Samli, Sherife Ayla, Rice U., Houston, TX - To aid research on 'Containing the Future: The Hope Chest in Contemporary Urban Turkey,' supervised by Dr. James D. Faubion
AYLA SAMLI, then a student at Rice University, Houston, Texas, received funding in November 2007 to aid research on 'Containing the Future: The Hope Chest in Contemporary Urban Turkey,' supervised by Dr. James D. Faubion. This research investigated the hope chest, or çeyiz, as an indicator of changes in women's status in Istanbul, Turkey. A time-honored tradition central to wedding preparations, the hope chest has undergone extreme changes recently, reflecting larger changes in family structure, women's education, and love relationships. This research explored the changing çeyiz as a commodity, a family keepsake, a national symbol, and as a transitional object accompanying the bride into her new home. To understand the çeyiz and its manifold implications, research was undertaken at merchant centers, handiwork courses, wedding-related stores, and in family homes. Intergenerational interviews among families and interviews with brides and grooms explored the hope chest as a negotiated object -- something created and accumulated through bargaining. Implicit to the hope chest was a discussion how young women and their mothers had different expectations regarding women's roles. The data suggests that education, above all other factors, critically shapes women's attitudes toward their hope chests, their expected gender roles in marriage, and their negotiating power in both household purchases and wedding arrangements.
Ballinger, Dr. Pamela, Bowdoin College, Brunswick, ME - To aid research on 'Selling Croatia: Paradoxes of Post-Socialist Tourism'
DR. PAMELA BALLINGER, Bowdoin College, Brunswick, Maine, was awarded funding in June 2002 to aid research on 'Selling Croatia: Paradoxes of Post-Socialist Tourism.' This project examined privatization of large-scale tourist enterprises together with the politics of houses and vacation homes in contemporary Croatia. The researcher conducted fieldwork in two primary sites along the Croatian coast: Rovinj (in Istria) and Dubrovnik (in Dalmatia). Contrary to her initial hypothesis, which predicted that the (former) vacation homes of Serbs would be a primary a focus of contention for small-scale property privatizations, the researcher found considerable resentment of Slovenes, both modest investors who purchase second/vacation homes and large-scale investors bidding on privatization contracts. These debates over privatized properties are bound up with larger questions of Croatia's relationship with its neighbor, now a member of the European Union, that include an unresolved maritime boundary dispute and attendant questions of fishing rights. The privatization of tourist properties can best be understood, then, within a larger framework of changing meanings of ownership and sovereignty along Croatia's coast.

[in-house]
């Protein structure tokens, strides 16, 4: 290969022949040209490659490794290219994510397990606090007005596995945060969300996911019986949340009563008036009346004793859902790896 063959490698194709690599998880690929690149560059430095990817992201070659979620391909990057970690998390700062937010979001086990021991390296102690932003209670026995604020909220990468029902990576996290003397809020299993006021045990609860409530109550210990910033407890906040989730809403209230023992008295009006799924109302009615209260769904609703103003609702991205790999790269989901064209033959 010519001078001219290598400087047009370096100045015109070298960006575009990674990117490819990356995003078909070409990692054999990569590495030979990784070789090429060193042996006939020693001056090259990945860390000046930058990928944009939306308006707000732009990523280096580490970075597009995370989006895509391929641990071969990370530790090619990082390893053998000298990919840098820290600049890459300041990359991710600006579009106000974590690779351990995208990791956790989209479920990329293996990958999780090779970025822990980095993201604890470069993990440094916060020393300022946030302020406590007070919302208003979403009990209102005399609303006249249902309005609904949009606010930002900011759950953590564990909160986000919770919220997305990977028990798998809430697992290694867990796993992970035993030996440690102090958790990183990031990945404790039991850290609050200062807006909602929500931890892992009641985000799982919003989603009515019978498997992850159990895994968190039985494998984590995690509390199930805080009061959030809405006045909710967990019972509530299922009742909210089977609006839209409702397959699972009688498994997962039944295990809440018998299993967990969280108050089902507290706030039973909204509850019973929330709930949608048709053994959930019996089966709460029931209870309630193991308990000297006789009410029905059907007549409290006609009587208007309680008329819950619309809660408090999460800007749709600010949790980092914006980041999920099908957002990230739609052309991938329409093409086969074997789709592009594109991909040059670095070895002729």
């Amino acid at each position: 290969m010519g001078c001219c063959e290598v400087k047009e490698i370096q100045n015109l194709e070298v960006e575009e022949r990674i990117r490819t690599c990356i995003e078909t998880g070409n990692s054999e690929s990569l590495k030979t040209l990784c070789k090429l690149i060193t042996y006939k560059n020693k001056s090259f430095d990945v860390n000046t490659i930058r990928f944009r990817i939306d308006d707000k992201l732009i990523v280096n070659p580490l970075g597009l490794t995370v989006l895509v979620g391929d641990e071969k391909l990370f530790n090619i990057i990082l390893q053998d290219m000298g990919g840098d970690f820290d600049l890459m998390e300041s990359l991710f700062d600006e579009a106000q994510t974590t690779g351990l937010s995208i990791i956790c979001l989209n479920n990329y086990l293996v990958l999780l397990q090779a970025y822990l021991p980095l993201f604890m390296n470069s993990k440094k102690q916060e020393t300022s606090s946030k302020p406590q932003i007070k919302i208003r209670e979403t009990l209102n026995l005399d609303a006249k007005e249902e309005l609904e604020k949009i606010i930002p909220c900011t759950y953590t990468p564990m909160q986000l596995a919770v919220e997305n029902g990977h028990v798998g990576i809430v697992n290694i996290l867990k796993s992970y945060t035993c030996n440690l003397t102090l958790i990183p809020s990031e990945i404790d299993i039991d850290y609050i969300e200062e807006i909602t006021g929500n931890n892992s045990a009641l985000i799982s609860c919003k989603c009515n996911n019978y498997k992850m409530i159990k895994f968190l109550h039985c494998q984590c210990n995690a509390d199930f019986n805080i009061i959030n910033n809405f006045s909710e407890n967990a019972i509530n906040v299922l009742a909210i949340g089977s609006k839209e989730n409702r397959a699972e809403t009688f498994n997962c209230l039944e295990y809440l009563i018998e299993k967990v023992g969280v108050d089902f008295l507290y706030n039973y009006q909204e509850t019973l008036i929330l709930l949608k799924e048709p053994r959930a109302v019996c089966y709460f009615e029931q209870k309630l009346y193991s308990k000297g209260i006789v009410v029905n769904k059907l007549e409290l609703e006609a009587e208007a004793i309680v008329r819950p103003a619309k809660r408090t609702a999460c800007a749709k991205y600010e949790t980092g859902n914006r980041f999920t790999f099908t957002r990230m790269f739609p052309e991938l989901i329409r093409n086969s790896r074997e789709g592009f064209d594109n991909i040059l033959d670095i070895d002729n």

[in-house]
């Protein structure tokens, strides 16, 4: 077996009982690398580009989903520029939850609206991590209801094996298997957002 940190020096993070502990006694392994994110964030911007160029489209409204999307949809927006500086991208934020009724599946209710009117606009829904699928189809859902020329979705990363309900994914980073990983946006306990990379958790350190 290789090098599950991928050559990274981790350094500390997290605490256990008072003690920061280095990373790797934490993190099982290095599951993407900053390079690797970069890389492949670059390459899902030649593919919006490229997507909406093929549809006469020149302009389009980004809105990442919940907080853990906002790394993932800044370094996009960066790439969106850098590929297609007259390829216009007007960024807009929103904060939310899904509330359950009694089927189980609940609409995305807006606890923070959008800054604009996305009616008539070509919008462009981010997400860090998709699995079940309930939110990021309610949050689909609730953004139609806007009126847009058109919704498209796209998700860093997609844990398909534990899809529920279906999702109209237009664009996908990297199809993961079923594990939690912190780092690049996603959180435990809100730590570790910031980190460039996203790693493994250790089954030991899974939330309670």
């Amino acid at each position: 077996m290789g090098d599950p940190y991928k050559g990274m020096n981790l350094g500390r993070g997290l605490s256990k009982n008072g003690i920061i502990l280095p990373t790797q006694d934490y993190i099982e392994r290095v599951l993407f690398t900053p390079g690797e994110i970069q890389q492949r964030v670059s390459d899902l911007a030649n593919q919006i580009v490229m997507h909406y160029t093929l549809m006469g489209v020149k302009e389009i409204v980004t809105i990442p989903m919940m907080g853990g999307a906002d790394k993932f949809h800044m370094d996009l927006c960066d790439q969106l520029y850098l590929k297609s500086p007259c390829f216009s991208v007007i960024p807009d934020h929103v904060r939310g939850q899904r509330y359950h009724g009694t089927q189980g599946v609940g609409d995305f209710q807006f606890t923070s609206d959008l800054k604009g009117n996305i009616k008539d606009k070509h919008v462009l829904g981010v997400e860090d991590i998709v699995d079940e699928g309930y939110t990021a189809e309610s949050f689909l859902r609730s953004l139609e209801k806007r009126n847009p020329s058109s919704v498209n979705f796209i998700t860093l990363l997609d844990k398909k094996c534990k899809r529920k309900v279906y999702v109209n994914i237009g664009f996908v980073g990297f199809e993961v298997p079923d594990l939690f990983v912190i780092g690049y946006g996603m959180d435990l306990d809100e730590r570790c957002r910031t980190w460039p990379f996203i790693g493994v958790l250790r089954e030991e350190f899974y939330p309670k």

Verinis, Dr. James, Roger Williams U., Bristol, RI - To aid engaged activities on 'Rural Greek Rebound in/of Crisis,' 2016, Greece
Preliminary abstract: Rural areas all over the world are now important sites where the predicaments and opportunities of globalization are unfolding. In rural Greece entrepreneurship is reinterpreted in light of global migrations and economic austerity. Notably, many immigrant farmers I worked with are reterritorializing rural Greek villages and landscapes despite their marginal social status and the socio-economic crisis. Yet austerity has stifled entrepreneurship to the point where fewer and fewer ambitions are acted upon, exacerbating economic hardships and harkening the decline of social and environmental sustainability. State, national, and private non-profit programs such as New Farmer Development, the Agriculture and Land-Based Training Association, and New Entry Sustainable Farming Project in the United States go a long way towards capitalizing on the know-how and capabilities of immigrant farmers, satisfying the desires of a diverse array of rural stakeholders there, reestablishing diversified farming practices as well as a place for rurality in the 21st century. Building upon the foundations of the EU's Young Farmer Program, which has virtually no protocols for handling applicants working outside of their home state, I intend to bring farmers, local, and regional representatives together in a series of forums to suggest a design for this pilot program.
Zontine, Angelina Ione, U. of Massachusetts, Amherst, MA - To aid research on 'Remaking the Political in 'Fortress Europe': Cultural and Political Practice n Italian Social Centers,' supervised by Dr. Jacqueline L. Urla